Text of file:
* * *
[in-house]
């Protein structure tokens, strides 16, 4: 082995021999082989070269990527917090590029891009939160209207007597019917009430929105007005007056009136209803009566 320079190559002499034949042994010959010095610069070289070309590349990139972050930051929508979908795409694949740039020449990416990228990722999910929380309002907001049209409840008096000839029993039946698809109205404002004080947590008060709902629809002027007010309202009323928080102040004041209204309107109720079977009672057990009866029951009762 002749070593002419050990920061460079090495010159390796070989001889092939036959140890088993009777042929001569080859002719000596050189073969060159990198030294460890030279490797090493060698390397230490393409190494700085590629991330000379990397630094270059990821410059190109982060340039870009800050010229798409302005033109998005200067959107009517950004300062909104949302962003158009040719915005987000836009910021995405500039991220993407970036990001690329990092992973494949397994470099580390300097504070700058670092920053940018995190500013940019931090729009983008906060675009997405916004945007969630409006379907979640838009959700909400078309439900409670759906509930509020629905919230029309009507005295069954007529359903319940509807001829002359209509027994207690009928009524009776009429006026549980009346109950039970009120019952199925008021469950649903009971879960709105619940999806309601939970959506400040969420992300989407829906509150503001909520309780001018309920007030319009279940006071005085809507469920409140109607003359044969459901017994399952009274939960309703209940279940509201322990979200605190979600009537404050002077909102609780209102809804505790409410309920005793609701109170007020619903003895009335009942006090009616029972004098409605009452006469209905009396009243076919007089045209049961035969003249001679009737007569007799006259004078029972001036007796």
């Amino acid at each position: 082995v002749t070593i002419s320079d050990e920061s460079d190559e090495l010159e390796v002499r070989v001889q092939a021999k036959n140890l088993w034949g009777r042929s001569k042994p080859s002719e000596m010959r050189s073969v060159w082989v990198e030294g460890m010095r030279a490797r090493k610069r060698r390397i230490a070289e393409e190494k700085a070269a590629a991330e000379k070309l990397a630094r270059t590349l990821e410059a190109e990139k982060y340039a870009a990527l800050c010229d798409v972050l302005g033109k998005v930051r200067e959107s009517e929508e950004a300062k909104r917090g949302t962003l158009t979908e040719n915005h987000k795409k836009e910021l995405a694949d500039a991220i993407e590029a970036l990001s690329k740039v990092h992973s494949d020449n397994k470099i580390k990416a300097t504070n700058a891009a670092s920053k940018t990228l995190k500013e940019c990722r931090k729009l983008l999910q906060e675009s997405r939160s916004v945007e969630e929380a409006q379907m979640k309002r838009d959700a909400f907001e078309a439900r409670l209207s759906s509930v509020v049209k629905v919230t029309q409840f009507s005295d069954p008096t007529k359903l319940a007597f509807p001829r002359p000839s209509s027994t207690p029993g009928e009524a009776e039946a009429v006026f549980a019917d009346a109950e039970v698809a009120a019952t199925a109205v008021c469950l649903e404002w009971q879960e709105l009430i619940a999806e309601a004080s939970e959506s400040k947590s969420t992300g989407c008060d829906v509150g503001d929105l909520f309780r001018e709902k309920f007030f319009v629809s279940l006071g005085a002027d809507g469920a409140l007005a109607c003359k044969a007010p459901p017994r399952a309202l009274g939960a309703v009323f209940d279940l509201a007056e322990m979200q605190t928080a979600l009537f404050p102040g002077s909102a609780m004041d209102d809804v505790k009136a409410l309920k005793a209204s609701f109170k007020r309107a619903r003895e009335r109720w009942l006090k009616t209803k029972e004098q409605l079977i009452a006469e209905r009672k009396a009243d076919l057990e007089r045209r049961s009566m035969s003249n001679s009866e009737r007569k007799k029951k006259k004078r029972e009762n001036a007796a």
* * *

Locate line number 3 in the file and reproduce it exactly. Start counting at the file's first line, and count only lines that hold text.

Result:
């Amino acid at each position: 082995v002749t070593i002419s320079d050990e920061s460079d190559e090495l010159e390796v002499r070989v001889q092939a021999k036959n140890l088993w034949g009777r042929s001569k042994p080859s002719e000596m010959r050189s073969v060159w082989v990198e030294g460890m010095r030279a490797r090493k610069r060698r390397i230490a070289e393409e190494k700085a070269a590629a991330e000379k070309l990397a630094r270059t590349l990821e410059a190109e990139k982060y340039a870009a990527l800050c010229d798409v972050l302005g033109k998005v930051r200067e959107s009517e929508e950004a300062k909104r917090g949302t962003l158009t979908e040719n915005h987000k795409k836009e910021l995405a694949d500039a991220i993407e590029a970036l990001s690329k740039v990092h992973s494949d020449n397994k470099i580390k990416a300097t504070n700058a891009a670092s920053k940018t990228l995190k500013e940019c990722r931090k729009l983008l999910q906060e675009s997405r939160s916004v945007e969630e929380a409006q379907m979640k309002r838009d959700a909400f907001e078309a439900r409670l209207s759906s509930v509020v049209k629905v919230t029309q409840f009507s005295d069954p008096t007529k359903l319940a007597f509807p001829r002359p000839s209509s027994t207690p029993g009928e009524a009776e039946a009429v006026f549980a019917d009346a109950e039970v698809a009120a019952t199925a109205v008021c469950l649903e404002w009971q879960e709105l009430i619940a999806e309601a004080s939970e959506s400040k947590s969420t992300g989407c008060d829906v509150g503001d929105l909520f309780r001018e709902k309920f007030f319009v629809s279940l006071g005085a002027d809507g469920a409140l007005a109607c003359k044969a007010p459901p017994r399952a309202l009274g939960a309703v009323f209940d279940l509201a007056e322990m979200q605190t928080a979600l009537f404050p102040g002077s909102a609780m004041d209102d809804v505790k009136a409410l309920k005793a209204s609701f109170k007020r309107a619903r003895e009335r109720w009942l006090k009616t209803k029972e004098q409605l079977i009452a006469e209905r009672k009396a009243d076919l057990e007089r045209r049961s009566m035969s003249n001679s009866e009737r007569k007799k029951k006259k004078r029972e009762n001036a007796a």